In the same connection, the high demand for extractive minerals has led to an exponential increase in mining activities in Africa, although not without great potential for infrastructural and socioeconomic development, has severe consequences on the environment and biodiversity. The extraction of targeted minerals usually result in the production of large volumes of waste material that remain after the natural resources have been extracted such as mixtures of crushed rocks and other processing fluids. These waste products damage the natural environment (Kossof et al., 2014: p. 230) . They result in erosion, sinkholes, loss of biodiversity, contamination of soil, ground and surface water by chemicals released from mining activities with dire consequences on environmental and human health. The environmental situation in Africa has been further aggravated by the activities of multinational companies which are engaged in oil, gas, timber exploitation, and land grabbing. Moreover, there is population migration and destruction of protected lands in the areas where the extractive industries are located. For example, with the opening of the Geita Mines in Tanzania, the population of the town quadrupled in three years from 30,000 in 1999 to 120,000 in 2002 (Edwards et al., 2014: p. 304) . All of these contribute to the degradation of environmental health and provoke climatic change. The consequences of all these has been “increased temperatures, desertification, increased scarcity of water, frequent droughts, changes in glacial mass balance, increased incidence of extreme weather …” (Kelbessa, 2015: pp. 406-407), which affect soil quality needed for farming, and is also at the basis of farmer-grazier and other conflicts related to environmental degradation. If Africa has to achieve lasting development, it must not ignore its traditional conservationist methods of sustainable use of natural resources.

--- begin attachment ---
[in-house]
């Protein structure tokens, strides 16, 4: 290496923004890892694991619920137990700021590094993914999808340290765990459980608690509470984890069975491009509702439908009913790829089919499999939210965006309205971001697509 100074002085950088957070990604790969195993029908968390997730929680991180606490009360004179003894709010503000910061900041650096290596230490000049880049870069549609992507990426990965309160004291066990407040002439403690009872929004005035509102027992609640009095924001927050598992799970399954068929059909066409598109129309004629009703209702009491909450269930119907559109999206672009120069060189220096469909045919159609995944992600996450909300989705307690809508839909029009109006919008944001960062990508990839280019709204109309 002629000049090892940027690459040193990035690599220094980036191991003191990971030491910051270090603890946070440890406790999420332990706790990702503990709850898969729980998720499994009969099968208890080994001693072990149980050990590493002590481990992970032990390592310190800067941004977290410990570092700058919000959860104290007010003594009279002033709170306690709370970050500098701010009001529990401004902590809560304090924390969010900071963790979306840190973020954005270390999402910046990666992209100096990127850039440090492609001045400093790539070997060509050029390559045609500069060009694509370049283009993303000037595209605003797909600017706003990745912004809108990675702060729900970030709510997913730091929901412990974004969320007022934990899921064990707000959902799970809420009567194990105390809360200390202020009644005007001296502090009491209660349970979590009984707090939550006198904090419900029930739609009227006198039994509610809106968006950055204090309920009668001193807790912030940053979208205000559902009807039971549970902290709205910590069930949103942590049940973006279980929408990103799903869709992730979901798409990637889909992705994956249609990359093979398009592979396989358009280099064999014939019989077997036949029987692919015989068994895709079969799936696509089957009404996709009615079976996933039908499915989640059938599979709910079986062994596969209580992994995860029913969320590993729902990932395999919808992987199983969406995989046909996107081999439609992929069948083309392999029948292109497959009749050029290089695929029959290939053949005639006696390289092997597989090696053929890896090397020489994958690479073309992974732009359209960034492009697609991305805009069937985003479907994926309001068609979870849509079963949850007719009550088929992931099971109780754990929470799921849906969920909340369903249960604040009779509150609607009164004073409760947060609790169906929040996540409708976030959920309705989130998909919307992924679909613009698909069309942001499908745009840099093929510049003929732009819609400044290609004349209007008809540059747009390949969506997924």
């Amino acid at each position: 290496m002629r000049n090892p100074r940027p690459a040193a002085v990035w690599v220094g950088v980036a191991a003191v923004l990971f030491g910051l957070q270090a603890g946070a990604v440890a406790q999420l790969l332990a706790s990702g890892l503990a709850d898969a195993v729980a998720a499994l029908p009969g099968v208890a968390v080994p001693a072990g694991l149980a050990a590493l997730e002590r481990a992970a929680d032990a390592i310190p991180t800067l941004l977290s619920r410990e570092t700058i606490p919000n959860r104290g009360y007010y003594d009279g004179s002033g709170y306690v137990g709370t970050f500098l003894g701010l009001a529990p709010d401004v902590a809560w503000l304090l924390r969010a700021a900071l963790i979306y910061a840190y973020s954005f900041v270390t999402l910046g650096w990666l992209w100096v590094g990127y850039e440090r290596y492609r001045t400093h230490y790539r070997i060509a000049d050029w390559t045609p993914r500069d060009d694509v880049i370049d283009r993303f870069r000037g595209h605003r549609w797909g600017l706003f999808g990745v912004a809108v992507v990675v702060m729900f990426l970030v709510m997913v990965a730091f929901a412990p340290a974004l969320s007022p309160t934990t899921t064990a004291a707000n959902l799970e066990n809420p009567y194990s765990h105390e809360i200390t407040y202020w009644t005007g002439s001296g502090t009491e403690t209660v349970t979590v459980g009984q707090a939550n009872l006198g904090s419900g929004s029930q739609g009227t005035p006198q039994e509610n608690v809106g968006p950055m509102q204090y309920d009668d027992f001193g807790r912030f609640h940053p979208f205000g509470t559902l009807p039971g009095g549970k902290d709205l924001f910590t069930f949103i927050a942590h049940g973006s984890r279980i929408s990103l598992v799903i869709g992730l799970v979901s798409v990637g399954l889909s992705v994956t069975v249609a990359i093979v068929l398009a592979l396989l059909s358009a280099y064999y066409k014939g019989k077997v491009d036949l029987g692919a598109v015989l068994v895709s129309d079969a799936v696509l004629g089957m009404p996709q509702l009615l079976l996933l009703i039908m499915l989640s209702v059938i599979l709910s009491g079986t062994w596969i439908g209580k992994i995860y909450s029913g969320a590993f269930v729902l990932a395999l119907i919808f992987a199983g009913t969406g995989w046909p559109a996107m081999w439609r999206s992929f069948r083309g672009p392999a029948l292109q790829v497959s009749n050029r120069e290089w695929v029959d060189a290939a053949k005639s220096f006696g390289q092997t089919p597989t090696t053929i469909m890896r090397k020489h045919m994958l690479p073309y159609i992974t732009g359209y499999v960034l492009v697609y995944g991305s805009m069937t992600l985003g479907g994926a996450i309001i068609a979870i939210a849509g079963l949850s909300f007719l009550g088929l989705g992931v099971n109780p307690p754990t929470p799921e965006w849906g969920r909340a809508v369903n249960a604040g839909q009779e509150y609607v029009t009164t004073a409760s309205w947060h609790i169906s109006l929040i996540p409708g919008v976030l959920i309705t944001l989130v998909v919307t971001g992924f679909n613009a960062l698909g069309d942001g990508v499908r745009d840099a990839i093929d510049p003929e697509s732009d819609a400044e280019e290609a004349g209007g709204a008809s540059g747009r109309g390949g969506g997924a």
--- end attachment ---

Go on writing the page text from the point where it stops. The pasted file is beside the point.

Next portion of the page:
6. Promoting African Environmental Values for Sustainable Development
Is it possible to respect African traditional conservationist values and still achieve the development goals of the continent with the ever-expanding populations and growing economic needs of African nations today? This question is especially important today because the continent is the most affected by the adverse effects of global climate change and also the least developed economically. The increasing impact of climate change in Africa is a serious threat to development. Climate change is affecting agriculture and food security, water, energy, infrastructure, and health, with serious consequences on the economic and political stability of the continent. Climate change has provoked natural disasters such as famine, droughts, floods, landslides, ignited new and old health problems, and climate change-related conflicts. I have shown that it may not be possible to achieve sustainable development by sticking to the Western capitalist model because it is arguably one of the principal causes of the current global environmental crisis.